--> Skip to main content

What is corn, maize and the future of farming in Africa

What is corn, maize and the future of farming in Africa

African Corn Soup recipe and a brief explanation of the difference between corn and maize and the future of farming corn in Africa



South African woman grinding corn into cornmeal for dinner
South African woman grinding corn into cornmeal for dinner


What is corn, maize and the future of farming in Africa




Sweet corn is delicious on its own, but classic South African corn is also a delicious way to serve sweet corn. Corn soup is inexpensive to make but very filling, add a piece of sourdough bread or cornbread and you will have an inexpensive wonderful dinner in no time.



Explore and Understand Africa Through Her Food and Culture



30-minute Mealie African Corn Soup

30-minute Mealie African Corn Soup
African Recipes by

In this South African vegetarian corn soup recipe, sweet corn is balanced with the spicy flavor of red pepper. 



 Prep time: Cook time: Total time:

Ingredients

One 15 ounce can whole kernel corn
One 15 ounce can cream corn
1 can evaporated milk
3 cups chicken stock
One 14 ounce can tomatoes
1 cup chopped onions
1/2 teaspoon salt (optional)
1 teaspoon red pepper flake (optional)
1 teaspoon black pepper


Directions

In a large pot on medium heat, add oil then sauté onions one minute. Drain the can of whole kernel corn then add all ingredients into a large saucepan. Heat soup on medium for about 10 minutes and serve warm with the bread of your choice. 
30-minute Mealie African Corn Soup


Did you know?
Smothered Chicken or Inyama Yenkukhu is another classic South African dish and was one of Nelson Mandela’s favorite chicken dishes.

A brief explanation of the difference between corn and maize and the future of farming corn in Africa


The United States grows over 90 million acres of corn a year, and 99 percent of it is not the kind that humans eat on the cob. That is right, corn is not just corn there are many different types and uses. The kind people eat on the cob is known as sweet corn, and it makes up only one percent of the corn grown in the U.S. each year. Moreover, if you are looking for popcorn, that is a completely different kind of corn, too. The other 99 percent of corn that dominates our American farms is known as field corn used to make food products like cornmeal, corn chips, and corn syrup, but it is primarily grown for animal feed.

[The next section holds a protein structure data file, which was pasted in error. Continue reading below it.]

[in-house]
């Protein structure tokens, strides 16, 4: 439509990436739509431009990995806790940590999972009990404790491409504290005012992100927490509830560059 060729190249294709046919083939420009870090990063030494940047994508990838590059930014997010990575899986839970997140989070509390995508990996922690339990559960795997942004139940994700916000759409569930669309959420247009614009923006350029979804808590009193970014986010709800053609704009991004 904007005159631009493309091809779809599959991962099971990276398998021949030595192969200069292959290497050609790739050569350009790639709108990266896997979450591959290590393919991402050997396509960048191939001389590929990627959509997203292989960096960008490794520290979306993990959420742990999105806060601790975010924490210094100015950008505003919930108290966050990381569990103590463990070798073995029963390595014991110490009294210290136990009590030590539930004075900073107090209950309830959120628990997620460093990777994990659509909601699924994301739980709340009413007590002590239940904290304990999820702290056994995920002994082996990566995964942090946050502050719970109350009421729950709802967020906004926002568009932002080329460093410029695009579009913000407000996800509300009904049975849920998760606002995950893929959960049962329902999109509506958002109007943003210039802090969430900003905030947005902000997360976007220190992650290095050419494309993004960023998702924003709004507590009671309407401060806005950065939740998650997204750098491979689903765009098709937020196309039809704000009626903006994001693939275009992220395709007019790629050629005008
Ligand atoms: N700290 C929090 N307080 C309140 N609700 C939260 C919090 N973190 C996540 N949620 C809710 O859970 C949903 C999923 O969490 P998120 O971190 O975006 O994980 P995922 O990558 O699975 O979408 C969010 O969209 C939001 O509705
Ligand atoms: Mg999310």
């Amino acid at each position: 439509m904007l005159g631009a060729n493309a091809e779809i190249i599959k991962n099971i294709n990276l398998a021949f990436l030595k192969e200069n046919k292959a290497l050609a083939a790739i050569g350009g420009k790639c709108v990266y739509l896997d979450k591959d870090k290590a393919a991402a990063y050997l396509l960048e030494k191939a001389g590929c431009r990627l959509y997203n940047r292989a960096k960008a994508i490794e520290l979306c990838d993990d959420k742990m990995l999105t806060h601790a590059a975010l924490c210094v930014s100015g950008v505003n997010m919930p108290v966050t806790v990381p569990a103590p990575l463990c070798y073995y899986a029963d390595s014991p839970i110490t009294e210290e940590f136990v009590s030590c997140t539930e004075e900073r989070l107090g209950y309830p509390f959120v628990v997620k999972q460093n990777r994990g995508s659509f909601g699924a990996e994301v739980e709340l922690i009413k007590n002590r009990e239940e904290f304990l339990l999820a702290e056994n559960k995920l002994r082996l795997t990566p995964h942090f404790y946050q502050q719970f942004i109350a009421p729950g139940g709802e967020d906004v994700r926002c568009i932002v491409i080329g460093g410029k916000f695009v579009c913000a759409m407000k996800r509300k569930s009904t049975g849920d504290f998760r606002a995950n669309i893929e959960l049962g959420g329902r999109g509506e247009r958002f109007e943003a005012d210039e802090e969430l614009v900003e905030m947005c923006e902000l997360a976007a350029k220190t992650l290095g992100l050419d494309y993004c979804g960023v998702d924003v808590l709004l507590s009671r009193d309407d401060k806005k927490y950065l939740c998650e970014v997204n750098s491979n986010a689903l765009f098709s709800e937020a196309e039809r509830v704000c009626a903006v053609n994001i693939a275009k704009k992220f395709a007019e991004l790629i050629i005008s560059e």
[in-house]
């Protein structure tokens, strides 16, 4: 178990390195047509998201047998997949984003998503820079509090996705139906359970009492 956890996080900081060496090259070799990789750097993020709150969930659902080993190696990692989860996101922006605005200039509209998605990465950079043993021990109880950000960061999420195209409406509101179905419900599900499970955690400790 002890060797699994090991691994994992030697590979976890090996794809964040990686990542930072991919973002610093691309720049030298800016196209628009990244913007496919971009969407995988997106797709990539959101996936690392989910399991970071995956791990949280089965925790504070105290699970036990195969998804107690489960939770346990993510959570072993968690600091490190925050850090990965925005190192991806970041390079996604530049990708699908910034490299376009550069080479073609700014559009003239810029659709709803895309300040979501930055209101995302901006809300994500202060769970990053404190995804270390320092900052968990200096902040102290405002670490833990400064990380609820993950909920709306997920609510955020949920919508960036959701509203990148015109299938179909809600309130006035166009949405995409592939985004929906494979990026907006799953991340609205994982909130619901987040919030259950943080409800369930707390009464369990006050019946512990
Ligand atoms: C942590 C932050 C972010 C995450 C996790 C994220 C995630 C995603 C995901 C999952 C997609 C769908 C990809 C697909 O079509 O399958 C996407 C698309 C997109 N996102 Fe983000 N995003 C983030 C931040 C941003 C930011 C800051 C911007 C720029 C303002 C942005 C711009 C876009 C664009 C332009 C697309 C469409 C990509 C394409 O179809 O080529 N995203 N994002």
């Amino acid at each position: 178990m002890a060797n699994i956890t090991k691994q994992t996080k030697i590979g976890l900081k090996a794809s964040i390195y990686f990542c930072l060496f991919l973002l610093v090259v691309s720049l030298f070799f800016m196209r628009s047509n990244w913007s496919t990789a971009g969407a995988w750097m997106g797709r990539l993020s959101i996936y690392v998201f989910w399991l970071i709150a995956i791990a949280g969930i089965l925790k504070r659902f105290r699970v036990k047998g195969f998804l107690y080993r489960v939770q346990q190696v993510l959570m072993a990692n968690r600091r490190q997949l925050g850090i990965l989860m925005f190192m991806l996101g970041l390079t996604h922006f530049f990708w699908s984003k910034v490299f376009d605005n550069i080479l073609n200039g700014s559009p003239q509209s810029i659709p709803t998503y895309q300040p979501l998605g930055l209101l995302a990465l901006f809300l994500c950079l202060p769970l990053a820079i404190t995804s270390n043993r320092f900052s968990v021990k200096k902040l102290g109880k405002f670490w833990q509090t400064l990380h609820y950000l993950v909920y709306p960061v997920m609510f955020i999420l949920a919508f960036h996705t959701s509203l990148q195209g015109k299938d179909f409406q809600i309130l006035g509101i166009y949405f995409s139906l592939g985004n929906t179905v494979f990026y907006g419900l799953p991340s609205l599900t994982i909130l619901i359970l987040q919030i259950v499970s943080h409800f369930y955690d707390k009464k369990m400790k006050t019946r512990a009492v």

The word maize derives from the Spanish form of the indigenous Taíno word for the plant, mahiz. The six major types of maize are dent corn, flint corn, pod corn, popcorn, flour corn, and sweet corn. High sugar varieties called sweet corn are usually grown for us humans to eat, while field corn varieties are used for animal feed, the other corn-based human food uses include cornmeal or masa, corn oil, and fermentation and distillation into alcoholic beverages like bourbon whiskey. Maize is preferred in formal, scientific, and international usage because it refers specifically to this one grain, unlike corn, which refers only to the sweet corn variety with high sugar content.

Of more than 50,000 edible plant species in the world, only a few hundred contribute significantly to food supplies. Just 15 crop plants provide 90 percent of the world's food energy intake, with three rice, maize, and wheat making up two-thirds. These three are the staples of over 4000 million people.

Farms have been getting bigger and bigger in the developed countries as tens of thousands of small farmers, unable to make a living, have left the land. Most of North America's food is now produced by large-scale, commercial operations. Often they integrate production with food processing, marketing, and distribution in a complete agribusiness system. By contrast, farms in most of the developing world consist of small, family-owned plots, many of which have been cultivated for generations. Small farmers constitute over half the world's rural poor, but they produce about four-fifths of food supplies in developing countries.

Climate change, depletion of natural resources and stagnating cereal yields threaten world food security. World demand for maize, rice, and wheat are projected to increase by 33 percent by 2050. However, one-third of farmland is degraded, and agriculture’s share of water is falling. One solution is intercropping. Intercropping, in which maize and legumes are planted simultaneously in the same or alternating rows. Another approach is relay cropping, where maize and legumes are planted on different dates and grow together for at least a part of their life cycle. When maize and beans are intercropped, their yields are generally lower than those of maize or beans grown in the cultivation of a single crop in a given area.

Corn grows fast and needs lots of water to grow properly. To come to harvest quickly corn requires warm temperatures, rich soil, and even, regular watering. The strain on Africa’s agriculture due to internal conflicts, climate change, and poor infrastructure leaves doubt whether that sweet piece of corn will be on the plate of millions of Africans. African land ownership and grazing rights ownership has been decided by customary laws rather than written ownership through governmental deeds. The land is a political resource throughout Africa lending to the cycle of poverty limiting the Africans resources to owning land in Africa.